Hidding Antarctica’s Ice,Digging Beneath Antarctica for Gems
The Antarctic ice conceals a smorgasbord of secrets. Once a warm forested part of the world during the age of the dinosaurs, many fossils of which are just waiting to be excavated, it also features the world’s largest canyon system and a treasure trove of meteorites that were forged in the fiery furnace at the beginning of the Solar System.
There are also liquid freshwater lakes beneath the surface of the ice realm. Lake Vostok is probably the most well-known: After being left undisturbed for around 25 million years, scientists were overcome with curiosity and it was carefully breached. In early January, the start of summer in Antarctica, a dozen tractors towing sleds laden with 1.2 million pounds of scientific equipment completed a two-week trek from the United States’ McMurdo Station to a site 614 miles across the ice. More than 20 researchers who had arrived by plane used the gear to bore a hole nearly half a mile into the ice—becoming the first people ever to fetch a clean sample from one of the continent’s hidden lakes, arguably the most pristine bodies of water on the planet . What they found promises to open a new chapter in our understanding of life on earth.
Now it appears that researchers have another subterranean lake to add to their increasingly diverse collection of hidden geological gems. As revealed by the research team at the annual gathering of the European Geophysical Union (EGU) in Vienna this month, it is second only in size to the enormous Lake Vostok.
Ice at the surface is shaped by what type of rock it’s resting on, so by looking at unusual geographic features using ground-penetrating radar, scientists are able to make good guesses as to what may be concealed beneath. This time around, a collection of grooves at the surface revealed to the international team – who were in fact responsible for the canyon discovery last year using the same method – that a subglacial lake, complete with its own channels, still exists beneath the ice.
The lake itself is around 100 kilometers (62 miles) long, 10 kilometers (6.2 miles) wide, and is ribbon-shaped. It also appears connected to the canyon, and channels leading away from it may be transporting water towards the West Ice Shelf and into the ocean.For several decades at least, scientists have known that vast chambers filled with water lie untouched beneath Antarctica’s 5.4-million- square-mile ice sheet. With remote sensing tools, they have mapped nearly 300 subglacial lakes, kept from freezing by geothermal warmth. Any organisms living there, scientists think, might be unlike earth’s other residents, having been locked away for up to millions of years.
Researches Reports on Antarctica’s Ice
The researchers, from the U.K., China and the U.S., are meeting this May to discuss the radar data that they have independently gathered, in order to try and absolutely confirm the existence of both the canyon system and the subglacial lake. Both would be of immense interest to biologists, who are keen to explore ecosystems that have remained untouched for tens of millions of years.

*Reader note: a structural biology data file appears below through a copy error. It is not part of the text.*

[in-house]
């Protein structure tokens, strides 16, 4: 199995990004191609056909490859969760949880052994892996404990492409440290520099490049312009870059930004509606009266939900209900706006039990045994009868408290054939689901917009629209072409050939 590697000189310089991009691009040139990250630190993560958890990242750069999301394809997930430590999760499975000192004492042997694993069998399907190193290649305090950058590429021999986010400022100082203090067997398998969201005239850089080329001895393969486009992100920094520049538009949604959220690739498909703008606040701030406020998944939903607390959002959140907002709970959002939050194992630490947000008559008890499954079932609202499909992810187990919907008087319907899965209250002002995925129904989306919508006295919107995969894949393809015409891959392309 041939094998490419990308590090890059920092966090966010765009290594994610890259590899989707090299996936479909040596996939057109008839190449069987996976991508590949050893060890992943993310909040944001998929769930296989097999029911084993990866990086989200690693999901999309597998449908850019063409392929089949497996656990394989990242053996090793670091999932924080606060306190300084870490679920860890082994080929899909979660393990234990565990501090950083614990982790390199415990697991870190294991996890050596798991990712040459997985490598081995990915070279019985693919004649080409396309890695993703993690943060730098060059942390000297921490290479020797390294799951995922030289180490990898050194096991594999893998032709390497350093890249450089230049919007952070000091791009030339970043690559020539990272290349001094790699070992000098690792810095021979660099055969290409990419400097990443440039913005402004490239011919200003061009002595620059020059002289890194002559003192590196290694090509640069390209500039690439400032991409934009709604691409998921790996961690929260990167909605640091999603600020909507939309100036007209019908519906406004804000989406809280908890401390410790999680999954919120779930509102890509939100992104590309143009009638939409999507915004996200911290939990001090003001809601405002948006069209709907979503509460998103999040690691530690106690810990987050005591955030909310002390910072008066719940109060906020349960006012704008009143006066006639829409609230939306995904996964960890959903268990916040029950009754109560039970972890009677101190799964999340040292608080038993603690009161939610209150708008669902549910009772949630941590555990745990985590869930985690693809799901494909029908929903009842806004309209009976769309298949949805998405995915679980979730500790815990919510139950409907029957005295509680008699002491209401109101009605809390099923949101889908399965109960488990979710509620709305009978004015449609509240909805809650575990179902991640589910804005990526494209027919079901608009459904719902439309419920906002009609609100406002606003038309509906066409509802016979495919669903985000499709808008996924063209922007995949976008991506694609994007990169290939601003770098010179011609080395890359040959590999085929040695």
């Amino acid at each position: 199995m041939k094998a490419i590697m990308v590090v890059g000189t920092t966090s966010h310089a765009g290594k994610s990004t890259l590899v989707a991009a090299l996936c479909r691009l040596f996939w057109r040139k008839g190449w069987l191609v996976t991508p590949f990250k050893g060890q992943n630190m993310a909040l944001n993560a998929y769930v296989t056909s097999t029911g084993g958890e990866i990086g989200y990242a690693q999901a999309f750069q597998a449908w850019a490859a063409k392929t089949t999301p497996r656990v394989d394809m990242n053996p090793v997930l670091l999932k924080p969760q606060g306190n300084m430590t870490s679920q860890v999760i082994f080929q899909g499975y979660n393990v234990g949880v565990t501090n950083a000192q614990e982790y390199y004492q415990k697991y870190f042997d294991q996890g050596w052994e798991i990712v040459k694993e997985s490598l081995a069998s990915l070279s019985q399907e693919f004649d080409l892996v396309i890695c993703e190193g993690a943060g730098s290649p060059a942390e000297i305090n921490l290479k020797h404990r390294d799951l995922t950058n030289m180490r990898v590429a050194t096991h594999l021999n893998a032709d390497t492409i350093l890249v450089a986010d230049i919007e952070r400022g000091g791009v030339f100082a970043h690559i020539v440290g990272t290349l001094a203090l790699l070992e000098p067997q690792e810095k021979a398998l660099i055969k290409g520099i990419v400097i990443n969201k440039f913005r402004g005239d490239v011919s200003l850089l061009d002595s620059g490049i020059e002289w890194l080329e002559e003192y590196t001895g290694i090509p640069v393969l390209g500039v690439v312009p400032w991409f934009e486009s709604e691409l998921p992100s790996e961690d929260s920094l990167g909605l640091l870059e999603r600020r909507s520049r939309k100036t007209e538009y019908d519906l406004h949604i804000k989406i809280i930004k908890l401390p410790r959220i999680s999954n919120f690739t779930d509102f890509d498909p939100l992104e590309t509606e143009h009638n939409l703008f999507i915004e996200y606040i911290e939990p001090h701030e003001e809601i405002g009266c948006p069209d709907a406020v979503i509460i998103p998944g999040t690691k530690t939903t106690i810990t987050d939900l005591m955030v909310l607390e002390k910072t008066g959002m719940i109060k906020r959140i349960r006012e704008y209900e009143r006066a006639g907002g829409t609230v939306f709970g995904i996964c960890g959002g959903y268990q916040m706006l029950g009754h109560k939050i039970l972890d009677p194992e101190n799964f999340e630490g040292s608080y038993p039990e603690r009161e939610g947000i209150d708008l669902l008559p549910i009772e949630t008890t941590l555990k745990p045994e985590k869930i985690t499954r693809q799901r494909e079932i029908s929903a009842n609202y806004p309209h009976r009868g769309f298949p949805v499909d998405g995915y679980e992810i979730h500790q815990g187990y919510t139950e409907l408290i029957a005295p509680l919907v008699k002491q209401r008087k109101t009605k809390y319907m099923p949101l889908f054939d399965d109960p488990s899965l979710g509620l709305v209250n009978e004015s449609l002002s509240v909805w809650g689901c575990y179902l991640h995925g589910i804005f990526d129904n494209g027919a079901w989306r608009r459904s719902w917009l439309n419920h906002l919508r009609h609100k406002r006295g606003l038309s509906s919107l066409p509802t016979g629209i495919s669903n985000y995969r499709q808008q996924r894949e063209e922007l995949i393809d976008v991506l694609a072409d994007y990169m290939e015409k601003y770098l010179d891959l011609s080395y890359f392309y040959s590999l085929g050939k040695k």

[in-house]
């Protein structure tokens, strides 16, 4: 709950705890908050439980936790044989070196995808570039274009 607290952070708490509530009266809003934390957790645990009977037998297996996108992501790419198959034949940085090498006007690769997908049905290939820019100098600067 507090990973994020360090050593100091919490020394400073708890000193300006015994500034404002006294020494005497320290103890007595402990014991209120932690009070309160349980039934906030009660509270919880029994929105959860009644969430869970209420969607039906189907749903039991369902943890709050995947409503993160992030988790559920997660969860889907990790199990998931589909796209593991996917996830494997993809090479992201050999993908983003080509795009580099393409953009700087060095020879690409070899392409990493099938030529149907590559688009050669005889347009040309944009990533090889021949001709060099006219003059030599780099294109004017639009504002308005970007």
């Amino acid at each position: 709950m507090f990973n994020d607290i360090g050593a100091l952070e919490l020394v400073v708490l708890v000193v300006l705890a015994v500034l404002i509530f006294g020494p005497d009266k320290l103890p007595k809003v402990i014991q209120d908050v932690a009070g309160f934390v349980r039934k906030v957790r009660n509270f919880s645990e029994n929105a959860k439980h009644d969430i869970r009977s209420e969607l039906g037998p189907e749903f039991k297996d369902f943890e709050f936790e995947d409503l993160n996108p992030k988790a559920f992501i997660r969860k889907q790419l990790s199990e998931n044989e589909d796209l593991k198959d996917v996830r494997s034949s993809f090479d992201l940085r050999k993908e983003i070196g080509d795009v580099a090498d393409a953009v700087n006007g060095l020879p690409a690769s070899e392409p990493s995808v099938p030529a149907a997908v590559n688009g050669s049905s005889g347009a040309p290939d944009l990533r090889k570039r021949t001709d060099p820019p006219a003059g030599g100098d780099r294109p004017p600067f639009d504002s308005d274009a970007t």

Whether or not these newly-discovered regions contain life is yet to be seen. However, this possibility isn’t a particularly unlikely one: The research team investigating Lake Vostok, for example, have found hints that simple microbes could still be thriving at these icy depths.
Possibly heated by hydrothermal activity – hot, mobile fluids associated with volcanic processes – Vostok was reported to have evidence of more than 3,500 different DNA sequences hiding within it, from bacteria and archaea to viruses and even fish. However, the study in question has been openly doubted by other researchers, so more data is required before this can be settled.
Other scientists had tried to delve into Antarctica’s hidden realm. In December, a British team called off an effort to reach Lake Ellsworth because of technical difficulties. And a Russian project aimed at Lake Vostok retrieved samples bathed in kerosene from the drilling process .
Back in climate-controlled labs in the States and Europe, Priscu and his colleagues have been running more tests. Any day now, they expect to publish results describing what exactly lives in Lake Whillans and how it survives there.
What’s next for the scientists depends on what the tests reveal, says University of Edinburgh geoscientist Martin Siegert, who led the drilling attempt at Lake Ellsworth. In the next decade, Siegert expects, scientists will find “several hundred more” of these watery Antarctic reservoirs. But he doubts this pure exploration of our planet will last much longer: “We’re in the last phase of pursuing information where nobody has set foot.”
Unbelievable Facts about Antarctica’s Ice
This microbial life has survived without sunlight for up to 1 million years, so it seems more than likely that it can also be found in more of Antarctica’s 350 buried lakes – including, of course, this new addition to the family.
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